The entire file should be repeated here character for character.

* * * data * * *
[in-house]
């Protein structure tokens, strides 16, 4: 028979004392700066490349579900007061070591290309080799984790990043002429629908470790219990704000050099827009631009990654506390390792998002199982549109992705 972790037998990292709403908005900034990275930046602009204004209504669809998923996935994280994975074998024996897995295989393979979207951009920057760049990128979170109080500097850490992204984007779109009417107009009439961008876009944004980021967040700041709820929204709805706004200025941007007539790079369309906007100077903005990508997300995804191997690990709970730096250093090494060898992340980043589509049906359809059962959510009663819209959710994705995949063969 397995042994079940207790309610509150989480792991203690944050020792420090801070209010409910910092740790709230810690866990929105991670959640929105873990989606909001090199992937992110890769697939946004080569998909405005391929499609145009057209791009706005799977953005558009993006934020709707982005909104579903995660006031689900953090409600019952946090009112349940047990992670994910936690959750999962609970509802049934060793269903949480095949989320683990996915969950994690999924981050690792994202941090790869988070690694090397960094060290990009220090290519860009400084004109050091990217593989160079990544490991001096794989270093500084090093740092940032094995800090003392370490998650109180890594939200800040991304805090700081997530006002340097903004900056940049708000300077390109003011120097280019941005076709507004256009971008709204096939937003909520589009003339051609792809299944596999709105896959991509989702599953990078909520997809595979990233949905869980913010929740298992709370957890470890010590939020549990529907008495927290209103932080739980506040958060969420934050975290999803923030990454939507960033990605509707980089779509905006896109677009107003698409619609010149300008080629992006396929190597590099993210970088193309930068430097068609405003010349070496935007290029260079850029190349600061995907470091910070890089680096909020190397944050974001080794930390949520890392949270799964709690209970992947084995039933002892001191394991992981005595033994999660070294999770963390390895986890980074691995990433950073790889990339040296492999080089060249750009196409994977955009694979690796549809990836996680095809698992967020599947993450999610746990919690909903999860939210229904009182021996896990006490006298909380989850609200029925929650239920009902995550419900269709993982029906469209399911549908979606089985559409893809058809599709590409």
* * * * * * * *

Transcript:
[in-house]
């Protein structure tokens, strides 16, 4: 028979004392700066490349579900007061070591290309080799984790990043002429629908470790219990704000050099827009631009990654506390390792998002199982549109992705 972790037998990292709403908005900034990275930046602009204004209504669809998923996935994280994975074998024996897995295989393979979207951009920057760049990128979170109080500097850490992204984007779109009417107009009439961008876009944004980021967040700041709820929204709805706004200025941007007539790079369309906007100077903005990508997300995804191997690990709970730096250093090494060898992340980043589509049906359809059962959510009663819209959710994705995949063969 397995042994079940207790309610509150989480792991203690944050020792420090801070209010409910910092740790709230810690866990929105991670959640929105873990989606909001090199992937992110890769697939946004080569998909405005391929499609145009057209791009706005799977953005558009993006934020709707982005909104579903995660006031689900953090409600019952946090009112349940047990992670994910936690959750999962609970509802049934060793269903949480095949989320683990996915969950994690999924981050690792994202941090790869988070690694090397960094060290990009220090290519860009400084004109050091990217593989160079990544490991001096794989270093500084090093740092940032094995800090003392370490998650109180890594939200800040991304805090700081997530006002340097903004900056940049708000300077390109003011120097280019941005076709507004256009971008709204096939937003909520589009003339051609792809299944596999709105896959991509989702599953990078909520997809595979990233949905869980913010929740298992709370957890470890010590939020549990529907008495927290209103932080739980506040958060969420934050975290999803923030990454939507960033990605509707980089779509905006896109677009107003698409619609010149300008080629992006396929190597590099993210970088193309930068430097068609405003010349070496935007290029260079850029190349600061995907470091910070890089680096909020190397944050974001080794930390949520890392949270799964709690209970992947084995039933002892001191394991992981005595033994999660070294999770963390390895986890980074691995990433950073790889990339040296492999080089060249750009196409994977955009694979690796549809990836996680095809698992967020599947993450999610746990919690909903999860939210229904009182021996896990006490006298909380989850609200029925929650239920009902995550419900269709993982029906469209399911549908979606089985559409893809058809599709590409």